Originally a cargo carrier built in Holland around 1900, the boat had few creature comforts for most of its working life, until it was converted into a houseboat when it retired, and was later brought to England in the Seventies. ‘It was fitted out to live on when I first saw it,’ says Helen. ‘But I had to be careful not to upset the current owner who could see by all the measurements I was taking that I was going to strip it out.’ The boat had a wood-panelled maritime decor and suffered from a poor layout with the bedroom and living room at either end, and the bathroom and compact galley kitchen in the centre.
With the space split over three levels, Helen envisaged opening up the centre space as the living room, with two bedrooms, a bathroom and en suite in front on the lowest level, then putting the kitchen and a utility room to the rear, which is higher up. She chose to leave the wheelhouse (the top-level ‘cockpit’ with steering wheel, controls and panoramic windows for navigating) alone for use as a study, retaining a nautical contrast to the contemporary living spaces. Having taken care of the design, Helen appointed a marine contractor, Peter Lewis, to carry out the works, and the boat went off to Acorn Boatyard in Rochester to be stripped out and completely refitted.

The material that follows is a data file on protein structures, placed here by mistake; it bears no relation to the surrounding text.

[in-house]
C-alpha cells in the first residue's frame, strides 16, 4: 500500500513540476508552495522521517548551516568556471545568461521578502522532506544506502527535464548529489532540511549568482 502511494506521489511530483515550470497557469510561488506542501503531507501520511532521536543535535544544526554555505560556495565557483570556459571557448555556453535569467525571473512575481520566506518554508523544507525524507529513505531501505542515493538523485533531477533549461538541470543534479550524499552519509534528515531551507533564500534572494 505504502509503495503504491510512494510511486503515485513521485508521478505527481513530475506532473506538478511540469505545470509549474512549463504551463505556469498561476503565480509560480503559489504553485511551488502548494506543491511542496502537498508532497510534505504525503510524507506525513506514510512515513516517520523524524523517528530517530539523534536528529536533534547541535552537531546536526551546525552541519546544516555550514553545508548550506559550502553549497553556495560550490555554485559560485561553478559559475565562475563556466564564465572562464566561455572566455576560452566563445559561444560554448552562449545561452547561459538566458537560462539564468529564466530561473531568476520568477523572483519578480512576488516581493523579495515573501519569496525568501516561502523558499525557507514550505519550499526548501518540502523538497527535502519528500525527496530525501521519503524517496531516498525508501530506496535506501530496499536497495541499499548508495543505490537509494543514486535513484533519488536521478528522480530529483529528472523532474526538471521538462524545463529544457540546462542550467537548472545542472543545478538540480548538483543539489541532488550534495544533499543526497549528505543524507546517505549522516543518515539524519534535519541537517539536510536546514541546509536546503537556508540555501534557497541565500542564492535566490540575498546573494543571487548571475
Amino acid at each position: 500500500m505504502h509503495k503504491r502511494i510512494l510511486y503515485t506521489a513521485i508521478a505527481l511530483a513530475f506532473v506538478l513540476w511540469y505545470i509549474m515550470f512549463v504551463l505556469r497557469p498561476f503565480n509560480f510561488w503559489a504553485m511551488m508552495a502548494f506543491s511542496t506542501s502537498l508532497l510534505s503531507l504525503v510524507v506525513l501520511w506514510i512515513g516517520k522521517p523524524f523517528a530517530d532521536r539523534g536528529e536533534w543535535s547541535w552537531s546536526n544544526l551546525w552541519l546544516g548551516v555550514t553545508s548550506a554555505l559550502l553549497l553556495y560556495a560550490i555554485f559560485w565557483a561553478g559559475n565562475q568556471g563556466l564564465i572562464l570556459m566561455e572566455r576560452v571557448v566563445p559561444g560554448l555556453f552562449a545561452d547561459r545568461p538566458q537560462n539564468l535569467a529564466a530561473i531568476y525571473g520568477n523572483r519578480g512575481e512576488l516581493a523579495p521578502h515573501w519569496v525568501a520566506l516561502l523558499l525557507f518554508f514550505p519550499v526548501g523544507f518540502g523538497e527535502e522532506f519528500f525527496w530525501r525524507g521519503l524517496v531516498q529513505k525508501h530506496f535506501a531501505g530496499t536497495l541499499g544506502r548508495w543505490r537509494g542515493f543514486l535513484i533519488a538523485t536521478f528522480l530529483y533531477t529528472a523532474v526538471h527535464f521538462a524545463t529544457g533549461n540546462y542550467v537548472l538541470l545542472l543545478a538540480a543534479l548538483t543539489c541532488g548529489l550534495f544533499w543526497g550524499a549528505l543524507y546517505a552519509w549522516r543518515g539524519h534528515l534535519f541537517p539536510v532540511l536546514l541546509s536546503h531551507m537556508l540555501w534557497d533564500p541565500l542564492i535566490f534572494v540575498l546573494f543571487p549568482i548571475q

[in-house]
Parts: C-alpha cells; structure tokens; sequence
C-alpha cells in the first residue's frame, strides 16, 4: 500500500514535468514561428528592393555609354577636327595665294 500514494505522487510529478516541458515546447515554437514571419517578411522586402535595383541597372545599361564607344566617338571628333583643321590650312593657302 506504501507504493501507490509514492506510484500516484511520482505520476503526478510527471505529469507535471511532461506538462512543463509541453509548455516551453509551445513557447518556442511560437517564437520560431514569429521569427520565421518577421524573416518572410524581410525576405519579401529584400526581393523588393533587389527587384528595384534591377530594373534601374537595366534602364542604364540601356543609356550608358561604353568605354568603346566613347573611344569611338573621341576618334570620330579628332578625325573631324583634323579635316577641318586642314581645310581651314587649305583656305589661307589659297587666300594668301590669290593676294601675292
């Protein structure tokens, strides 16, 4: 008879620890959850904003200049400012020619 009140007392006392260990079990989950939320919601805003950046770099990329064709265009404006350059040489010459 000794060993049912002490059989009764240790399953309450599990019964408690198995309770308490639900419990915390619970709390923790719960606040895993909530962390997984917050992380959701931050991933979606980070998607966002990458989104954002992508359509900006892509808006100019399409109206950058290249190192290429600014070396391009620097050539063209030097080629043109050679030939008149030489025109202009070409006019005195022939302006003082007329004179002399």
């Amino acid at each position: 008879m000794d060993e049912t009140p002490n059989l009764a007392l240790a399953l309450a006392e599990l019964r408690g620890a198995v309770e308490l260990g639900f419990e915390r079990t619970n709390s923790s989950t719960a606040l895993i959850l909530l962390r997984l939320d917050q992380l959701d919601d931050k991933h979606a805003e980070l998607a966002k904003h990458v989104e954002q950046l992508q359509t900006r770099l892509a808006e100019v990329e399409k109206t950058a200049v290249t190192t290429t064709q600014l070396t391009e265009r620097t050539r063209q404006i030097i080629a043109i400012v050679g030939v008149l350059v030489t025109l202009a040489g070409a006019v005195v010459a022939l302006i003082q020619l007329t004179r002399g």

The boat was stripped right back, leaving only the steel hull exposed. The boatyard’s metalworkers removed a bulkhead to make the living room and kitchen open plan, cutting a skylight above the living area, and adding a new hatch to access the roof deck from the kitchen. All the windows were removed and refurbished by a marine specialist, to help retain the look of the boat. Then it was a case of lagging the shell with very thin insulation and lining it with plywood, which is painted white throughout. Solid-wood floors were laid next, and finally the partition walls put in place to create the new rooms. Kitchen units from Ikea make a spacious modern galley that leads straight to the living area situated down a few wide steps, or to the envious roof deck.
The finished result is a resounding success: bright, airy spaces overlooking the water give on to cosy cabin-like rooms, such as the elegant master bedroom nestled in the prow. Light is used carefully for varied effects – the low-slung living room with its cleverly placed skylight has a pleasant, shaded ambience that contrasts with the light-flooded kitchen above. Helen’s trick, as on all boats, has been to utilise all wall cavities by fitting cupboards, while radiators and shelves are set into alcoves to give a sleek, contemporary finish.